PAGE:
Tuesday, August 4, 2009
Marijuana Legalization: A Burning Issue
Legalization issue won't go away anytime soon
Wes Woods II, Staff Writer
Created: 07/31/2009 01:15:32 PM PDT
No matter what anyone thinks about legalizing marijuana, the issue won't
go away anytime soon.
Proponents said the legalization of marijuana would be a boon to the
state economy. The California Board of Equalization has estimated the
state could see nearly $1.4 billion per year in extra revenue from
But critics contend legalization would be prone to abuse and point to a
growing number of younger patients.
Roger Anderson, leader of the Rancho Cucamonga-based Inland Valley Drug
Free Community Coalition, is one of those critics. He opposes
legalization as well as taxing marijuana.
"It's a slap in the face to youth, to our communities and to
Californians, " Anderson said. "We're fed up with this nonsense. We got
fooled by Proposition 215, and we're not going to get fooled again."
Prop 215 legalized marijuana for medical purposes in California.
But the move toward legalization has recently picked up steam.
In February, Assemblyman Tom Ammiano, D-San Francisco, introduced a bill
that would legalize and tax most uses of marijuana. Hearings are
expected to be held later this year. Medicinal marijuana would not be
taxed in the bill.
Three Los Angeles City Council members in July proposed taxing medical
marijuana at the city's more than 400 dispensaries.
The legalization issue is worth acknowledging, said Kris Hermes,
spokesman for a national medical marijuana advocacy group Americans for
"It creates legitimacy around the sale of medical marijuana and
establishes it as a drug that sales can actually benefit Californians
who aren't even patients," Hermes said.
A television advertisement recently encouraged the drug's legalization
and expressed how it could help the state's budget deficit.
"The ad we just did was inspired by the immediacy of the budget crisis,
like, `Hey, this ought to be something people should be talking about;
let's strike while the iron is hot,"' said Bruce Mirken, director of
communication for the pro-marijuana group Marijuana Policy Project.
The ad, which was paid for by the Marijuana Policy Project, focuses on a
now-retired state worker who sustained multiple strokes that prompted
her to use marijuana.
"One relatively small ad campaign by itself does not get a law passed,
but it keeps the issue on the front burner as we deal with everything,"
The Inland Valley Drug Free Community Coalition works to stop substance
abuse through enforcement, treatment, prevention and education. The
group works in San Bernardino and Riverside counties.
Nevertheless, Anderson said he is for the marijuana ad.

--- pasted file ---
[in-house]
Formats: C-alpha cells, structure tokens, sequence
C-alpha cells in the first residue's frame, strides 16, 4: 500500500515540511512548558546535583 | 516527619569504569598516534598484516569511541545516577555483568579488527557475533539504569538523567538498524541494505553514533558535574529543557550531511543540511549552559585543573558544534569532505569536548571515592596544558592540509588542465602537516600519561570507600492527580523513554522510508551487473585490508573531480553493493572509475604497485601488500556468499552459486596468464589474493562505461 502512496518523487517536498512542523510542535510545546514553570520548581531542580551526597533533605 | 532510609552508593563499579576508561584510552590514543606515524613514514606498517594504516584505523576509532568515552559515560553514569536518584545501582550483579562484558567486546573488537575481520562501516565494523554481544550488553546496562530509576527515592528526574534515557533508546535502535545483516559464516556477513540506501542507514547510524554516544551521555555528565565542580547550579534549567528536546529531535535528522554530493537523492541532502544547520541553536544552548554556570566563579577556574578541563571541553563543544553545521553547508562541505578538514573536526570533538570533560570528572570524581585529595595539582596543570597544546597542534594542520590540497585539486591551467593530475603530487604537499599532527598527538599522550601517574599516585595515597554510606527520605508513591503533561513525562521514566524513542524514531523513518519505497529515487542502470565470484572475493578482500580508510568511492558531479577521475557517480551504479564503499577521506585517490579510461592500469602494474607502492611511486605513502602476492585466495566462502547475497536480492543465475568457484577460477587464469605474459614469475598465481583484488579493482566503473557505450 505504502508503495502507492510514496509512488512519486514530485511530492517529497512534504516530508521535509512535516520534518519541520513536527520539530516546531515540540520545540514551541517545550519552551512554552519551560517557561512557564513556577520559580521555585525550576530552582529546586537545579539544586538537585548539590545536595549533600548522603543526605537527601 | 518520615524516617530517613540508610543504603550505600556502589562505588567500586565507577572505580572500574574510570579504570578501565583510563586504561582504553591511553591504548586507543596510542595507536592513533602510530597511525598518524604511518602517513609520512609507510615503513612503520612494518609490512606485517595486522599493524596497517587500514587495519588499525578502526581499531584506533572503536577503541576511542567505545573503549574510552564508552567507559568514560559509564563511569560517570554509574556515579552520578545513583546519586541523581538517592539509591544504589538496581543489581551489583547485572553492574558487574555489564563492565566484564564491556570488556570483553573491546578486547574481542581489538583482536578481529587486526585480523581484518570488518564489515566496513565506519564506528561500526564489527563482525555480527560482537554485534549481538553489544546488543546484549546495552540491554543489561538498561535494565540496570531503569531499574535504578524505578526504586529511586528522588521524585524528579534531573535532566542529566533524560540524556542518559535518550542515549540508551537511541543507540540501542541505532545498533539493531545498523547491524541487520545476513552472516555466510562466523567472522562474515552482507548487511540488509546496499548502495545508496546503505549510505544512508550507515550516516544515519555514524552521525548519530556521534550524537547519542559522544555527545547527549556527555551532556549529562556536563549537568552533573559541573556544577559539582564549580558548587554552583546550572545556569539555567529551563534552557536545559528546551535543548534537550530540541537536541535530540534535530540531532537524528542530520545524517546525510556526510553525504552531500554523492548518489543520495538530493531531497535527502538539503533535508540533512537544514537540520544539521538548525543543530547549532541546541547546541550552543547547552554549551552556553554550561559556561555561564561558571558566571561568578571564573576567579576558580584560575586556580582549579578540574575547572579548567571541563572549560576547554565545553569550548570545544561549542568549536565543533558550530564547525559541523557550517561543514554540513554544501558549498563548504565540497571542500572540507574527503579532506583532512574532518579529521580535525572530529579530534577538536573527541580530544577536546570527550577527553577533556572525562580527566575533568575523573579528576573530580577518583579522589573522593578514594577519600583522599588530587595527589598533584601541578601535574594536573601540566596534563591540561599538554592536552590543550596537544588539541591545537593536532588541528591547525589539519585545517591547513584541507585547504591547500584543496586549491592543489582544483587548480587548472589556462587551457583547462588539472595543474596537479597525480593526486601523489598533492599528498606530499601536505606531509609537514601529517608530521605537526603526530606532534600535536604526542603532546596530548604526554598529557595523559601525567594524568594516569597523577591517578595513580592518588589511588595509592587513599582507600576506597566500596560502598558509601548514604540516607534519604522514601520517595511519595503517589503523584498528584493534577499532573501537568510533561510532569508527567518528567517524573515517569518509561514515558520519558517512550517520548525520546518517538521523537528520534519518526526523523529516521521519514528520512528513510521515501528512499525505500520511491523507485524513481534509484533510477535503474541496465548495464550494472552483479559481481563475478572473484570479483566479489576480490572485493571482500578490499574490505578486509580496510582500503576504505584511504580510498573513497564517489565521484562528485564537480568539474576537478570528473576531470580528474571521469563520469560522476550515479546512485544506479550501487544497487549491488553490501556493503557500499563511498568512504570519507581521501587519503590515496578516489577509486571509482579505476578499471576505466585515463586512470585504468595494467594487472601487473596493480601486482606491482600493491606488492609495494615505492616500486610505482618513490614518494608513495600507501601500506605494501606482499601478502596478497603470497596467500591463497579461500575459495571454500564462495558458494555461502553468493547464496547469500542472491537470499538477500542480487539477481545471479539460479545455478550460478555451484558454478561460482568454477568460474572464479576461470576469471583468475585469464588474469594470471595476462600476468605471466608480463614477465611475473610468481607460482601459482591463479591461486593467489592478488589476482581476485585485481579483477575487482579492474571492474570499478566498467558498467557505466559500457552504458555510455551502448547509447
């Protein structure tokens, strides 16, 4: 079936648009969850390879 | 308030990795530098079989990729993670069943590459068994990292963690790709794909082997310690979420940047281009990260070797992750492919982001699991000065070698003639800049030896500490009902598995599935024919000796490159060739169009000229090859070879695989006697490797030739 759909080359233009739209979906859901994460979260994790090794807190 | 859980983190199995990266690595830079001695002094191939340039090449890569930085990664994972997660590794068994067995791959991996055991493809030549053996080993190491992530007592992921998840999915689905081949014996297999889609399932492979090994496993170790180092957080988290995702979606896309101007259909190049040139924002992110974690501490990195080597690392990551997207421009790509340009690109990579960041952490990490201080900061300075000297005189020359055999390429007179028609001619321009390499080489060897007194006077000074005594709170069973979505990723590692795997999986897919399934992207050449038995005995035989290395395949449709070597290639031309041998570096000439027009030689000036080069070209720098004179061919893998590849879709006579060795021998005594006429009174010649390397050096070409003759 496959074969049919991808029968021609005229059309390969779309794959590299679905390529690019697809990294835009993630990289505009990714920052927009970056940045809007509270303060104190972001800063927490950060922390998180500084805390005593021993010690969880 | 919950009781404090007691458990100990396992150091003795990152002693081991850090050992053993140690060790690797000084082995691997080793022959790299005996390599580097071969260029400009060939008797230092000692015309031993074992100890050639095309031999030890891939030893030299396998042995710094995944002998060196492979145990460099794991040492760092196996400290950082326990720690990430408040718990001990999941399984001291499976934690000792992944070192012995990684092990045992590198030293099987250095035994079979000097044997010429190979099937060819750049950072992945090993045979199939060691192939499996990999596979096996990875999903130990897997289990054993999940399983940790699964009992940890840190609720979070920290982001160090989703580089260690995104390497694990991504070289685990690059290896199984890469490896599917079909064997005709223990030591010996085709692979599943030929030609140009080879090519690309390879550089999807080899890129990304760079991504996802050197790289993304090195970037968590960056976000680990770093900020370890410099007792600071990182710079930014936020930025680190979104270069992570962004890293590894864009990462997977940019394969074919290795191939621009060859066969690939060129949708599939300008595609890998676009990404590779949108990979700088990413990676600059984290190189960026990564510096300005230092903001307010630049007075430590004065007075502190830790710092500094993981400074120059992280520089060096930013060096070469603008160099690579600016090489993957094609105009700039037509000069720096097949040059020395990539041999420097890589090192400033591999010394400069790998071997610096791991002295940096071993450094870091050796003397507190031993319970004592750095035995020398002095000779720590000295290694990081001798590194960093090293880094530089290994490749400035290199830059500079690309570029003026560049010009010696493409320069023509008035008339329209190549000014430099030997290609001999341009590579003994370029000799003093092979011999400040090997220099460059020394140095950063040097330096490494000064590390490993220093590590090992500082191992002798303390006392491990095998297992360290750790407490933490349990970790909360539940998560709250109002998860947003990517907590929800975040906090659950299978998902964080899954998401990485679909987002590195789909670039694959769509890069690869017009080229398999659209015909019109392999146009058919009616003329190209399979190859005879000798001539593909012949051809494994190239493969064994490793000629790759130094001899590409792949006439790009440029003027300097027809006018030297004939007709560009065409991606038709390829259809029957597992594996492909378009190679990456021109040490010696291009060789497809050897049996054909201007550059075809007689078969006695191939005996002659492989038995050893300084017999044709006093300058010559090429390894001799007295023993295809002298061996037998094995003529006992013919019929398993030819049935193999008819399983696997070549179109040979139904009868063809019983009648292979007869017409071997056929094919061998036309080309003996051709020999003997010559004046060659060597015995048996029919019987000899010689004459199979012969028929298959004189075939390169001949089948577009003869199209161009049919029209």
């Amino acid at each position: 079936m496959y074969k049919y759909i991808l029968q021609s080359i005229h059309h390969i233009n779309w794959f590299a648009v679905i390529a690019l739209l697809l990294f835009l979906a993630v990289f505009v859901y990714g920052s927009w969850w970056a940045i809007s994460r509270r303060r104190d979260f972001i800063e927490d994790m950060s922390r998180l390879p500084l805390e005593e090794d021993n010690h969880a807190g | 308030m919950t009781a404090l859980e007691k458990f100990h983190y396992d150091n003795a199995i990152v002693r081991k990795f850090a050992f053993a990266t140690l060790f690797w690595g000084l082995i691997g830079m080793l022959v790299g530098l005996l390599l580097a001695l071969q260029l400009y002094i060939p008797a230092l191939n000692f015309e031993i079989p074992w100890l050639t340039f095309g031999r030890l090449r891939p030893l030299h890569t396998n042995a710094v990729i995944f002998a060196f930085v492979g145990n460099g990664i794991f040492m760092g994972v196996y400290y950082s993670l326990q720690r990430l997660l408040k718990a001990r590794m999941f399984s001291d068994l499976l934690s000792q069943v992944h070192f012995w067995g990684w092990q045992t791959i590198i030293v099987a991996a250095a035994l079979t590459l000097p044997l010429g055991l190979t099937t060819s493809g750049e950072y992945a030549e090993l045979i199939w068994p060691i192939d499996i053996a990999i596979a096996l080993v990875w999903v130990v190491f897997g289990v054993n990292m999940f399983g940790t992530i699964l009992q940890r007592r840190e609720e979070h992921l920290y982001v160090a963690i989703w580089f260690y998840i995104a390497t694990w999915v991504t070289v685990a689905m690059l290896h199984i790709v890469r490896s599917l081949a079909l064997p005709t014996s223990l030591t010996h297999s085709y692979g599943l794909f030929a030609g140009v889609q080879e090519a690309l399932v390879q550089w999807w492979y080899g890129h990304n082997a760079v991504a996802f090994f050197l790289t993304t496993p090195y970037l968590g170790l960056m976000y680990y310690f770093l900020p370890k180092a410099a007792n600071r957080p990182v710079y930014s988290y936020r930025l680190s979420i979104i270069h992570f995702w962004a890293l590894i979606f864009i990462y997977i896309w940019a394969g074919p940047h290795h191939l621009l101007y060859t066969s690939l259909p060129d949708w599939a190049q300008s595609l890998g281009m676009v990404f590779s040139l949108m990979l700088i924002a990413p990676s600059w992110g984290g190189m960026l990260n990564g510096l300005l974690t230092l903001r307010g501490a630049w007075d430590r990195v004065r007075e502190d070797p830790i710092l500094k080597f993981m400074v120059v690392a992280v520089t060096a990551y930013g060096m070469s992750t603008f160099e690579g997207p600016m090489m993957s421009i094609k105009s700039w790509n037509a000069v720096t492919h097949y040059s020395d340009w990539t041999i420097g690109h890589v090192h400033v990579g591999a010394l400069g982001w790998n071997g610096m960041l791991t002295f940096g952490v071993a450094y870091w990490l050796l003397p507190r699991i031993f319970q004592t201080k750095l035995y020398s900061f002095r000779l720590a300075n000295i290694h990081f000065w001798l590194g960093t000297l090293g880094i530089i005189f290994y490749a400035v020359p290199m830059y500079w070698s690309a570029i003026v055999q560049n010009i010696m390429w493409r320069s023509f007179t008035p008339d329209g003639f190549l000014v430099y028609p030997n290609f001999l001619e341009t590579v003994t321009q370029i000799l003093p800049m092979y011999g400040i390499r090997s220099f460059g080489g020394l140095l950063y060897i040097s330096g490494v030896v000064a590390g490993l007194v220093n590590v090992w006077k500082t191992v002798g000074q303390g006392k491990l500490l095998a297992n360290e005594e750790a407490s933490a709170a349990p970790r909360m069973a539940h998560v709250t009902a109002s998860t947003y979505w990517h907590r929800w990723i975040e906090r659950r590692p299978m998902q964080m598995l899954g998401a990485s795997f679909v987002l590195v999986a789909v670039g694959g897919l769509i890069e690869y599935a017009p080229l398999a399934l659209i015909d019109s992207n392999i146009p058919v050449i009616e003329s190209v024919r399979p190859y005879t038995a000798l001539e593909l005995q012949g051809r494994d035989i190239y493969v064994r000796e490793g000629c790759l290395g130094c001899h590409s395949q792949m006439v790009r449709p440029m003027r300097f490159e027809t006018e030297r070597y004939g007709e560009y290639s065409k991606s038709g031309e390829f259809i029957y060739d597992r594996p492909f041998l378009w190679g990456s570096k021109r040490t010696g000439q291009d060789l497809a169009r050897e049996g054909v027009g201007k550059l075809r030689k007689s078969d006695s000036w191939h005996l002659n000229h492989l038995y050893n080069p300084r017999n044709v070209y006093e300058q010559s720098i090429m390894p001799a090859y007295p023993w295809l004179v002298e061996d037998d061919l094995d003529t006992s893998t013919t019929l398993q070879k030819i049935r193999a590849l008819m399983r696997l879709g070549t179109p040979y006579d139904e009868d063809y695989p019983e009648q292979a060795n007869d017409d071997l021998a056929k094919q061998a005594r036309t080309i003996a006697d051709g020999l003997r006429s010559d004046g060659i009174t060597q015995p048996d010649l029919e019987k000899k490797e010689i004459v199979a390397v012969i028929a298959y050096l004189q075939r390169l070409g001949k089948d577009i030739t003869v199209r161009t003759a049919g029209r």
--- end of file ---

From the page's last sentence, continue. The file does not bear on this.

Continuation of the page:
"We love for that commercial to be played," he said. "It really shows
the intent and purpose of the medical marijuana fraud in California. The
true intent is to legalize marijuana through taxation. We say bring it
on with the commercial. More important, even San Francisco area stations
wouldn't play that commercial, which says a lot."
The state in 2007 collected about $100 million in sales-tax revenue from
hundreds of dispensaries for its general fund.
Mirken contends the figure could be higher because there are thousands
of people not mentioned in the report "growing and transporting
marijuana and most are not getting their income reported because it's
Anderson concedes taxing marijuana would help the state.
"So would meth, heroin and ecstasy for high schoolers ... Where do we
stop? This is a moral issue," he said. "And whatever taxes come in, they
would be far outweighed by the health care costs."
Psychological problems, depression and anxiety are side effects of
marijuana usage and contribute to higher health care costs. Marijuana
was also considered a cancerous drug under Proposition 65, Anderson
There are several issues that need to be addressed when it comes to the
legalization and taxation of marijuana, said Sandra Emerson, Cal Poly
Pomona public administration professor.
"Is there a large enough number of users to buy illegal recreational
drugs and would it have an impact on revenues the state would be able to
raise? ... I suspect there's billions of dollars in illegal transactions
the government has not received revenue from so, on that note, yes,"
On another issue, she said, "We need to make the decision whether we
think recreational marijuana in small quantities is something which is
feasible and is consistent with our goals and agenda. If we say yes, and
that makes sense, then we have to figure out how to tax it like alcohol
and tobacco and stuff like that."
There are two levels of taxing - sales tax and use tax, Emerson said.
"The dilemma I'm struggling with is we allow people to buy alcoholic
beverages, but there is no control on how much they buy and we use that
money to help people through rehabilitation, " Emerson said.
"We do not want to get in the same box for recreational drugs. If we
want this to be a revenue generator, hopefully, we won't solve one
problem and create another."
Another issue is if the taxation and legalization of the marijuana
requires expensive monitoring, "They may find it more costly than they
think. It's very costly to control the behavior of 15 million people,"